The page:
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Taylor Swift fans set off earthquake monitors during Scotland concert

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Sophie Butcher remembers hearing thousands of fans erupt in cheers as Taylor Swift stomped on to the stage to perform “… Ready for It?” in Scotland last week. Throughout Swift’s four-minute performance Friday, fans danced, jumped, swayed back and forth, and clapped, Butcher said.

Butcher said the performance was one of the most exciting from the Eras Tour concert. But she didn’t learn just how rowdy it was until she returned to her job studying earthquakes on Monday.

Seismologists at the British Geological Survey (BGS), where Butcher works, picked up earthquake readings during Swift’s concerts Friday, Saturday and Sunday in Edinburgh, Scotland’s capital. Butcher investigated further, using videos from the concerts to find which songs produced the most seismic activity as a result of dancing, clapping and stomping.

The BGS announced Thursday that fans created up to 23.4 nanometers of movement at Swift’s concerts. That’s significantly more than other popular artists — Harry Styles, Beyoncé and Bruce Springsteen — produced when they recently performed in Scotland, Butcher said.

Earthquake readings were strongest when Swift performed two songs in particular. As she sang and danced to “… Ready for It?,” the crowd transmitted about 80 kilowatts of power, which is equivalent to the power that roughly 6,000 car batteries produce, the BGS said. During “Cruel Summer,” fans were “jumping and almost bobbing and swaying,” Butcher said as she tried to replicate the movements on a video call Thursday.

At Swift’s Eras Tour shows, fans cheer for an extended amount of time after she performs “Champagne Problems.” When spectators cheered in Edinburgh for about four minutes last weekend, the clapping and jumping also created seismic activity. The earthquake readings were picked up nearly four miles from Murrayfield Stadium, the BGS said.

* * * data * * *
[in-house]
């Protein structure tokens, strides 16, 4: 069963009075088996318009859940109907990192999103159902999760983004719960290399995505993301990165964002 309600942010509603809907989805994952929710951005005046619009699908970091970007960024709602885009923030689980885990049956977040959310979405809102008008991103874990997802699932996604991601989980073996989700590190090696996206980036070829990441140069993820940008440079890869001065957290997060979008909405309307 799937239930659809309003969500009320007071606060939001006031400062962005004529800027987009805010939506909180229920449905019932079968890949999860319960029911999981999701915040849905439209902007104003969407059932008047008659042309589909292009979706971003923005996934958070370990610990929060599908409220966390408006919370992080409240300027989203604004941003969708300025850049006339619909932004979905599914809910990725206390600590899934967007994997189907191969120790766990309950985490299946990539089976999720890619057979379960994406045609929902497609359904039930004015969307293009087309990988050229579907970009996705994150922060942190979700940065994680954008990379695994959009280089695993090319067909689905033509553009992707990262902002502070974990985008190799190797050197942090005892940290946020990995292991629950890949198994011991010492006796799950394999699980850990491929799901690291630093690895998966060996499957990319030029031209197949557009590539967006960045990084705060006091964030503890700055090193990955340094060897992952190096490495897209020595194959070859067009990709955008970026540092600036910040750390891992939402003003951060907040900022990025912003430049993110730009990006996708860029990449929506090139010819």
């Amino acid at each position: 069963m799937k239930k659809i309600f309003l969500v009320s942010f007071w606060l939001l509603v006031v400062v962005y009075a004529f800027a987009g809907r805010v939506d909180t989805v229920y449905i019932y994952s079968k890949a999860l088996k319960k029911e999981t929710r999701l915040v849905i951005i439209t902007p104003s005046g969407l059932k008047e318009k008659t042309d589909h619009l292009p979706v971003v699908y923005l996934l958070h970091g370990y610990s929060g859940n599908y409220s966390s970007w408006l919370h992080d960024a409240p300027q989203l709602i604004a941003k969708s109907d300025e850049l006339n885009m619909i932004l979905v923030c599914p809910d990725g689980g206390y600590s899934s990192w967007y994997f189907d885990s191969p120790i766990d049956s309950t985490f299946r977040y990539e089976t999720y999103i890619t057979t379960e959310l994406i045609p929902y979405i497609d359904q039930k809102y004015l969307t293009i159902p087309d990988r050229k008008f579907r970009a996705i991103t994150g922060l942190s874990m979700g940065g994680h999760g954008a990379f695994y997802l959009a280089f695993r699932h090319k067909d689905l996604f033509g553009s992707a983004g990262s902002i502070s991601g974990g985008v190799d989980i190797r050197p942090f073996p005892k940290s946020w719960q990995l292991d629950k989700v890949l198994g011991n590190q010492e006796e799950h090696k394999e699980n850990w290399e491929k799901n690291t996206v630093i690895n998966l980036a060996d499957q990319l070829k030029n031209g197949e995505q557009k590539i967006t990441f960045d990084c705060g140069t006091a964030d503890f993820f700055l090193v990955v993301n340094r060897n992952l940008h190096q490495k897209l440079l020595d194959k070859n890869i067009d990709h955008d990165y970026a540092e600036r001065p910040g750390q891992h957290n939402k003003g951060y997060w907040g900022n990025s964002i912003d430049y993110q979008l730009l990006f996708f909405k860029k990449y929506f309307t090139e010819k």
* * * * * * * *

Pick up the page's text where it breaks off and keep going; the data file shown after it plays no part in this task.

The seismic activity from Swift’s concerts wasn’t strong enough for most people to feel, the BGS said. Seismologist James Hammond told The Washington Post in July that people creating vibrations from parties is “quite common.”

It was a strong start to Swift’s summer tour through Europe, which features a new set list and will continue in Liverpool, England, this week. But Swift’s concerts had already created earthquake readings when she toured the United States.

Seismologists said Swift’s concert in Seattle in July created seismic activity equivalent to a 2.3-magnitude earthquake. Her concert in Los Angeles the following month also produced earthquake-like tremors. Butcher said the BGS didn’t estimate an earthquake magnitude from Swift’s Scotland concerts.

Butcher, 29, said she wasn’t thinking about seismic activity when she attended Swift’s concerts at Murrayfield Stadium on Friday and Saturday as a fan. Nearly 73,000 spectators attended the concert each night, breaking the record for the largest crowd at a stadium concert in Scotland three times, stadium spokeswoman Sarah Cruickshank said in an email to The Post.

Butcher, a volcanologist, said she was bummed to return to work Monday until seismologists reviewed data from the weekend and found seismic activity during Swift’s concerts.

Butcher said the BGS has seismometers posted underground across Scotland to monitor earthquakes. The devices also pick up seismic activity from concerts and sporting events sometimes, Butcher said.

When Styles performed at Murrayfield Stadium in May last year, Butcher said the seismometers recorded about 15 nanometers of movement. All three of Swift’s concerts performed well above that number, according to the BGS.

While Butcher normally studies earthquakes before and after volcanic activity, she said her bosses asked her Monday afternoon to investigate Swift’s concerts. Butcher said she used the time stamps from her videos and photos, as well as from the three friends she went to the concerts with, to match the times the seismic activity spiked.

“I just got to spend all of Monday afternoon … reliving the weekend,” Butcher said, “and also doing some science at the same time.”

Correlating the times with the songs Swift was playing was easy because the concerts followed a similar schedule, Butcher said. They started at 7:15 p.m., Swift sang “Cruel Summer” about six minutes later, and she performed “… Ready For It?” around 8:22 p.m., Butcher said.

Swift complimented fans during her Edinburgh concert Sunday.

“You are not just here to dance,” she said. “You’re not just here to sing. You are here to totally commit to the moment, to the vibe, to the night.”

As Butcher attends other concerts in Europe this summer — she’s seeing the Killers and going to Glastonbury Festival — she said she’s curious if other fan bases will produce earthquake readings. Seismometers could be the judge, Butcher said, if fans come … ready for it.

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